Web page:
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The Nightingale takes flight: Architect-funded apartment development approved

A building of affordable apartments in Melbourne’s Brunswick that follows a unique, architect-driven development model has been given the go-ahead by Moreland City Council, despite objections from council planners.

Designed by Breathe Architecture, The Nightingale is a new model of housing that delivers both bigger-than-standard, sustainably-designed apartments and significant cost savings to purchasers. To do this, the financial model for the development caps profits to the project’s partners at 15%, while cutting out real-estate agents, marketing agents, displays suites and the costs associated with them.

The twenty-apartment development also achieves cost benefits through its design features. The design eliminates car parking, second bathrooms, individual laundries and air-conditioning, which contributes towards savings on construction costs, as well as savings in energy and other ongoing costs.

All this translates to a low-cost model of property development in an inner suburban location, with apartment prices beginning at $400,000 in a suburb where the median unit price, according to Realstate.com.au, is $478,000.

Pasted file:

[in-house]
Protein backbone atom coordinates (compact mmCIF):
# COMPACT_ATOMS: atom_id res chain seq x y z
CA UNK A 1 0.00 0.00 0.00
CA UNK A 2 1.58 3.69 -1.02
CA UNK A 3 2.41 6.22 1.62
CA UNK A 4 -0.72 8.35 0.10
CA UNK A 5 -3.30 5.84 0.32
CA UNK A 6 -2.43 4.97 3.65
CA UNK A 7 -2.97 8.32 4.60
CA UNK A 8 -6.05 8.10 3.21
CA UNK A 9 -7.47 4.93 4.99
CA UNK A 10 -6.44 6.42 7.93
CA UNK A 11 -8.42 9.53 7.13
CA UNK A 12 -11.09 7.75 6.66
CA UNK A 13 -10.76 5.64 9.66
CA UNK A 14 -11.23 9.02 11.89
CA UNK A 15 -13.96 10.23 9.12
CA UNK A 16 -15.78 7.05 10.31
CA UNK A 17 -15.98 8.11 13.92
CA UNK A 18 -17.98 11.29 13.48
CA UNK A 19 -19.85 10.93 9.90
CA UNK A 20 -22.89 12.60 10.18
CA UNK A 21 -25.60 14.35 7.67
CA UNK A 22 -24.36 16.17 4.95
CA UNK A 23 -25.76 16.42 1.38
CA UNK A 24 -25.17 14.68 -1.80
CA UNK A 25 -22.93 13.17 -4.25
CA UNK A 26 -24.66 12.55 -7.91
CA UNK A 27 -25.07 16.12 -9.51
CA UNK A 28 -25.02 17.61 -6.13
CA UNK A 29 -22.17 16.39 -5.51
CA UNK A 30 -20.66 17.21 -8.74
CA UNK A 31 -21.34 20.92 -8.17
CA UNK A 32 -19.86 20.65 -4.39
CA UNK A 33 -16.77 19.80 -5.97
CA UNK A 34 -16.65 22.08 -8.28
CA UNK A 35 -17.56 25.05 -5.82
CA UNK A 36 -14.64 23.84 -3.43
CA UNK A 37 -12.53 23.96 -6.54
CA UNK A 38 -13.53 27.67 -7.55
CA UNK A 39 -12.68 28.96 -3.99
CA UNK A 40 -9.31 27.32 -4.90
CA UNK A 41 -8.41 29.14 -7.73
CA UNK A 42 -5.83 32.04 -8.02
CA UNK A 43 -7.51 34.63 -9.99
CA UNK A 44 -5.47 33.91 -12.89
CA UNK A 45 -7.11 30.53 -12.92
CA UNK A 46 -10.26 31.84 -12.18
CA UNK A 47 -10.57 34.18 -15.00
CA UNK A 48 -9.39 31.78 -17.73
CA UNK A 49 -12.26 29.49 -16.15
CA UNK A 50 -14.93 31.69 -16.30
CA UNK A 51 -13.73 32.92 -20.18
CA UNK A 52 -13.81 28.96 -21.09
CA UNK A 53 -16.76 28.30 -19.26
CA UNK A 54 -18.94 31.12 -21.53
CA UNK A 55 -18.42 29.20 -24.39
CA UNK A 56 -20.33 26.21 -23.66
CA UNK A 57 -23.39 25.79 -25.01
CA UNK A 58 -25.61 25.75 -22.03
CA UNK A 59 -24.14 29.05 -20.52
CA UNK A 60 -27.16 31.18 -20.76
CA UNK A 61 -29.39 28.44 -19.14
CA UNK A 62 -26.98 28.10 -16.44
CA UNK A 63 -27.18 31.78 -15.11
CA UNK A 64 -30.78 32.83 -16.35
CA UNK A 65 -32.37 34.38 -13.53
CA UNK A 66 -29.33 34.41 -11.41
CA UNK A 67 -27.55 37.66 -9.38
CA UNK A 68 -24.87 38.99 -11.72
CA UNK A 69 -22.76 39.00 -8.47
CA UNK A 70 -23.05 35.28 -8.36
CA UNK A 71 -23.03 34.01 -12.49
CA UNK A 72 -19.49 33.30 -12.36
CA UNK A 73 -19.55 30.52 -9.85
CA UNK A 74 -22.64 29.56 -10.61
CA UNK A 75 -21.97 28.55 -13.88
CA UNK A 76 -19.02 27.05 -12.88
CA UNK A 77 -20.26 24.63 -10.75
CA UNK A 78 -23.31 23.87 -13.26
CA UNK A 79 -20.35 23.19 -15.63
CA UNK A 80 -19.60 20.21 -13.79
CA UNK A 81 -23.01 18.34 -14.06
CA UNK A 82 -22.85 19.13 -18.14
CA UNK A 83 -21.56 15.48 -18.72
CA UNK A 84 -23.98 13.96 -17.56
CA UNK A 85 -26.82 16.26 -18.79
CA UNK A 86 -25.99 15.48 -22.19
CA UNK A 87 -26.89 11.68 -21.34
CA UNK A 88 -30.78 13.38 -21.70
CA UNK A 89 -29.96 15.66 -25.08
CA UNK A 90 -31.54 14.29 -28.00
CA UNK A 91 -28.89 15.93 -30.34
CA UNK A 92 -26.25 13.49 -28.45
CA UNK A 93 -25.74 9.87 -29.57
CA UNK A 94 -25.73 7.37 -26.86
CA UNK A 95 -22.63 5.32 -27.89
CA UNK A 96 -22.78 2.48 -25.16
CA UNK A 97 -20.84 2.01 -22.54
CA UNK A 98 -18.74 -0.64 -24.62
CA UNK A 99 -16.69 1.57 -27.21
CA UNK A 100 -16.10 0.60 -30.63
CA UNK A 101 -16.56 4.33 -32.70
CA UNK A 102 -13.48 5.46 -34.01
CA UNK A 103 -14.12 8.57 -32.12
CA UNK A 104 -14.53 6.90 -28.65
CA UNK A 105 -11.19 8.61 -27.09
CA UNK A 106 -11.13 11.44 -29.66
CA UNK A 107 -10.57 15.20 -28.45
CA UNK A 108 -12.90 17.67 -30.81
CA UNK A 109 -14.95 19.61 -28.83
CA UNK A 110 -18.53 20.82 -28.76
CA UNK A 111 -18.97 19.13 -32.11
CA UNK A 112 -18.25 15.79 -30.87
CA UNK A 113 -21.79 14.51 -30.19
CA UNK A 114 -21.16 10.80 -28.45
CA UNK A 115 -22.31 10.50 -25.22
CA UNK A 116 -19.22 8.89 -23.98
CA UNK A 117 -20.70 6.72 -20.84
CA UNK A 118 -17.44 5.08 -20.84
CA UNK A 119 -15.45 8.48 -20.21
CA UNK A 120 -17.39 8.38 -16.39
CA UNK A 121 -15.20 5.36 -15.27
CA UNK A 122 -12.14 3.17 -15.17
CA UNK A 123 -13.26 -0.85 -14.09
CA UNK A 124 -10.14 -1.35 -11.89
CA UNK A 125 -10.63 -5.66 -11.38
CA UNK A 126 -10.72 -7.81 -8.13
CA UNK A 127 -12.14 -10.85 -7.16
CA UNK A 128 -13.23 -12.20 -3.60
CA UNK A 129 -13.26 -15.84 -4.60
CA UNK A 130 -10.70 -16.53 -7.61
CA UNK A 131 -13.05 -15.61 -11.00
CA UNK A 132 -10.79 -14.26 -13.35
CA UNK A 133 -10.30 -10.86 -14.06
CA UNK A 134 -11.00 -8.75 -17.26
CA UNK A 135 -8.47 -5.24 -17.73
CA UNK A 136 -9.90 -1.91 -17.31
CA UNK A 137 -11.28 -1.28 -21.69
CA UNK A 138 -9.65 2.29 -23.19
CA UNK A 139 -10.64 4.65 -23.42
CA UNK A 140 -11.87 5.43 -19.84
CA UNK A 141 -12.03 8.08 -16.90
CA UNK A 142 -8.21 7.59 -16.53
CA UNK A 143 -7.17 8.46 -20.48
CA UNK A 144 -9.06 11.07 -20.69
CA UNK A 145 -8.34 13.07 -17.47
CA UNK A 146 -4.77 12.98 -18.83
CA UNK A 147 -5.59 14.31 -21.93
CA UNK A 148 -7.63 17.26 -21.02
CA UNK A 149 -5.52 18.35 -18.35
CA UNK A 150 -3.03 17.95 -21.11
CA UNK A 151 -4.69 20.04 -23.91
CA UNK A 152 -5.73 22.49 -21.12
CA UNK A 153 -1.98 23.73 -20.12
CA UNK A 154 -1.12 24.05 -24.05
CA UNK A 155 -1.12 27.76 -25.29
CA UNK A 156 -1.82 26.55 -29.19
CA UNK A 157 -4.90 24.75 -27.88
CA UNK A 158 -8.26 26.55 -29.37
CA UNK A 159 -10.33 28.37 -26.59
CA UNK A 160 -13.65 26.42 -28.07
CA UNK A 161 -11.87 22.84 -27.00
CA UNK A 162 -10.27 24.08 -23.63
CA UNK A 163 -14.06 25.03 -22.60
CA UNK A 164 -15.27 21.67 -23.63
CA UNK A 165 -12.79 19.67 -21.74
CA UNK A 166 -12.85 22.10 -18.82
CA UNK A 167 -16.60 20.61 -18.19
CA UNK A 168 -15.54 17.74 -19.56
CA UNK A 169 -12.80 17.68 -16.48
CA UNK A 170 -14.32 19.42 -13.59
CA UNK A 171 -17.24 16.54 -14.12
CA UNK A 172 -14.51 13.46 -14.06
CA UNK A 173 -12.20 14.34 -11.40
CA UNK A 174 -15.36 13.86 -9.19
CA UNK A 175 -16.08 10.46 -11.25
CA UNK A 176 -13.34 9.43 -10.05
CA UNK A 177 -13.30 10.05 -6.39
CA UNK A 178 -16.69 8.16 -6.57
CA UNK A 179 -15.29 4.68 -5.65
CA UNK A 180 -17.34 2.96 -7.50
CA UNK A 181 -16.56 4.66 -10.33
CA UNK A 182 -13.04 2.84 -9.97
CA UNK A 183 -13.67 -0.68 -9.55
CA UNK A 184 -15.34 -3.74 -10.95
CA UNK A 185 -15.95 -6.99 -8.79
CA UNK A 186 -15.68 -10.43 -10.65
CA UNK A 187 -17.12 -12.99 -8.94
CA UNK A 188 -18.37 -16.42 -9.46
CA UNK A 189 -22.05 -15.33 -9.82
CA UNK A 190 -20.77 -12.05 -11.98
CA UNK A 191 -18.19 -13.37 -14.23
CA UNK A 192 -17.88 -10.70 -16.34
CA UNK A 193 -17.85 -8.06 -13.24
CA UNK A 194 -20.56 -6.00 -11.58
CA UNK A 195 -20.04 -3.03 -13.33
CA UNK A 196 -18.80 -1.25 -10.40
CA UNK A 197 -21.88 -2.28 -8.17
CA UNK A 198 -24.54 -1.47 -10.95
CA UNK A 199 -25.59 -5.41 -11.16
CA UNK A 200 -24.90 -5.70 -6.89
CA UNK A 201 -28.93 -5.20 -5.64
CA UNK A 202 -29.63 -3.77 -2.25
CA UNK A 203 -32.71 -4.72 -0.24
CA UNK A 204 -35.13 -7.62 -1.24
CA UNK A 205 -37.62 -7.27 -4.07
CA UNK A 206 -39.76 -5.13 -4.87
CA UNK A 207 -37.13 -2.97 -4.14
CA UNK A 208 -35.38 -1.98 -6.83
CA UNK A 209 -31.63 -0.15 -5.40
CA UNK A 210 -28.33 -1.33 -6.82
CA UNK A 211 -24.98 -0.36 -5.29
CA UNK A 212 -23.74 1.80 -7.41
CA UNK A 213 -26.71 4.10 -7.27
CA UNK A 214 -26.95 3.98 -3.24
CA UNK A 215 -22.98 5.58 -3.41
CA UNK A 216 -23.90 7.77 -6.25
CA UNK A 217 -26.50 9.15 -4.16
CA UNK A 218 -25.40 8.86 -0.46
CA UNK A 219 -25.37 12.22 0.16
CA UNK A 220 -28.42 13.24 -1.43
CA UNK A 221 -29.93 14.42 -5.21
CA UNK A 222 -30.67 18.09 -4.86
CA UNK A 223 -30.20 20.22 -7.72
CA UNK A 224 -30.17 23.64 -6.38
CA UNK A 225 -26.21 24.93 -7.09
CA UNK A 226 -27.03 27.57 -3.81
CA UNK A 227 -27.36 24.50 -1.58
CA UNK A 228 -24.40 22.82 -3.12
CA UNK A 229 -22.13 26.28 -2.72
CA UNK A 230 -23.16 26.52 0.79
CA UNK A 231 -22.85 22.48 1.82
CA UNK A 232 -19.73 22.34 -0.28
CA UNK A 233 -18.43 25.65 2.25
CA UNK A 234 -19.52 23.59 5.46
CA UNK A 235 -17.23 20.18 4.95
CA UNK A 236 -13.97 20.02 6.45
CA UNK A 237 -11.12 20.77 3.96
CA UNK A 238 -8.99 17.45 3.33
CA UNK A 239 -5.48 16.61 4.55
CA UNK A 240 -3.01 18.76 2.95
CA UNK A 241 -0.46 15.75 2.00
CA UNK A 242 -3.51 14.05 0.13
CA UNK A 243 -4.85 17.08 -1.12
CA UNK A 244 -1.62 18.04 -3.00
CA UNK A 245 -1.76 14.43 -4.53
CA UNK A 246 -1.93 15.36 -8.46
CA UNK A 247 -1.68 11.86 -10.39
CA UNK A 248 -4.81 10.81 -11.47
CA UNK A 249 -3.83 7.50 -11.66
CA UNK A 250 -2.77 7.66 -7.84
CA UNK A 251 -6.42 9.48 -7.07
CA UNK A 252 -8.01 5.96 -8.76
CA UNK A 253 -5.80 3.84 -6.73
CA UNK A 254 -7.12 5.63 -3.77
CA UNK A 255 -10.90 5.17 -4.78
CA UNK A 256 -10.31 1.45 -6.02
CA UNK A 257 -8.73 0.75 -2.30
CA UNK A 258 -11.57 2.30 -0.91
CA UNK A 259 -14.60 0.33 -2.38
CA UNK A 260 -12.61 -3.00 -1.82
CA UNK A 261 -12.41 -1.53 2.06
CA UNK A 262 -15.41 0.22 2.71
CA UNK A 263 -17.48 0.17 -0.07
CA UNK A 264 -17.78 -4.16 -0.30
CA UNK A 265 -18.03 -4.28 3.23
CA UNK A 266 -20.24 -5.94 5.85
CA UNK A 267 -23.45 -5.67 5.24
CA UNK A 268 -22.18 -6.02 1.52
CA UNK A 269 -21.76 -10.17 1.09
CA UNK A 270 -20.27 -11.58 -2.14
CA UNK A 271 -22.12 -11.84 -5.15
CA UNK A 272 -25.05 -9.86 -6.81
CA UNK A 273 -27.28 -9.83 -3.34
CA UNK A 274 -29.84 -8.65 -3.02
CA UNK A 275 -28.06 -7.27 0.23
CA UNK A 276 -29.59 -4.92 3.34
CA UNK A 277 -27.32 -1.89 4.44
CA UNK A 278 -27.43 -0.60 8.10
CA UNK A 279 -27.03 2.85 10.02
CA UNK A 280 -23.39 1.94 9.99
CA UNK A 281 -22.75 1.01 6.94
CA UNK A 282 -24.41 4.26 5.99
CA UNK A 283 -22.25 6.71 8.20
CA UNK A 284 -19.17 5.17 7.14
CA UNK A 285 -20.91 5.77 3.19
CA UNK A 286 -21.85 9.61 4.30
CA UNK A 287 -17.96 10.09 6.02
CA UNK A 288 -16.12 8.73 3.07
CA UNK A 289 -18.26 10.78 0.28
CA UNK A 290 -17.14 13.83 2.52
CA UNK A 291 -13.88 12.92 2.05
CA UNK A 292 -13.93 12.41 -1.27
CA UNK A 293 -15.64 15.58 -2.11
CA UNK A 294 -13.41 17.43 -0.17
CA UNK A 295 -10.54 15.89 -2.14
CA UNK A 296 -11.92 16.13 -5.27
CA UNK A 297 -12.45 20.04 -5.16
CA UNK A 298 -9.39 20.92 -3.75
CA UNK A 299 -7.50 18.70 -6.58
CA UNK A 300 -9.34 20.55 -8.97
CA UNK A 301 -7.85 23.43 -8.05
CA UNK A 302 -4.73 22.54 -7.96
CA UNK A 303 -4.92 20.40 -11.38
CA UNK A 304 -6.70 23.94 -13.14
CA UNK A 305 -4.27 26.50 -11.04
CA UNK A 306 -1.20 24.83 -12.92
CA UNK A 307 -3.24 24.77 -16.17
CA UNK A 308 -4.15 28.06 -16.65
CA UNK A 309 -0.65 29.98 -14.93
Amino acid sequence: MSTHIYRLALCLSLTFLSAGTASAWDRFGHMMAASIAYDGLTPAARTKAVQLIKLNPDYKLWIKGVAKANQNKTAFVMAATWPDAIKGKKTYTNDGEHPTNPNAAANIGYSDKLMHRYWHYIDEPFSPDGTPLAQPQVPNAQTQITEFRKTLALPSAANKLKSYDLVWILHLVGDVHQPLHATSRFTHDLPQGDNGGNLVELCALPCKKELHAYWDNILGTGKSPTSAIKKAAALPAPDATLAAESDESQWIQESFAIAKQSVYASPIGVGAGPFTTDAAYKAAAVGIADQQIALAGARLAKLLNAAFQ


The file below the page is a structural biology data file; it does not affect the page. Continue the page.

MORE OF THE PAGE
The award winning Commons apartments by Breathe Architecture, across the road from the proposed Nightingale.

The award winning Commons apartments by Breathe Architecture, across the road from the proposed Nightingale.

Image: Urban Angles

The Nightingale is proposed for the site across the road from The Commons in Brunswick, also designed by Breathe Architecture, which won the David Oppenheim Award for Sustainable Architecture and the Frederick Romberg Award for Residential Architecture – Multiple Housing in 2014.

The new development is modelled on The Commons. Despite this exemplary precedent, though, Moreland City Council’s planning officers recommended the building’s height be reduced from five storeys at the streetfront to three, due to concerns that the building will overshadow the pedestrian path between Sydney Road and Anstey railway station at certain times of the year. The proposed changes would have had a dramatic impact on the project’s viability, according to Breathe Architecture’s Jeremy McLeod.

Nevertheless, in a meeting of Moreland City Council’s Urban Planning Committee on 25 February 2015, the elected councillors unanimously voted to grant the planning permit for the development, rejecting the design changes proposed by its planning officers.

The council received three objections to the development, but 177 letters of support from fellow architects and the local community.

Nightingale’s partners include Breathe Architecture, Six Degrees, Architecture Architecture, Andrew Maynard Architects, Clare Cousins Architects, MRTN Architects, Wolveridge Architects, the Robin Boyd Foundation and a group of small-scale investors, who all raised $2.7 millions to realise the project.

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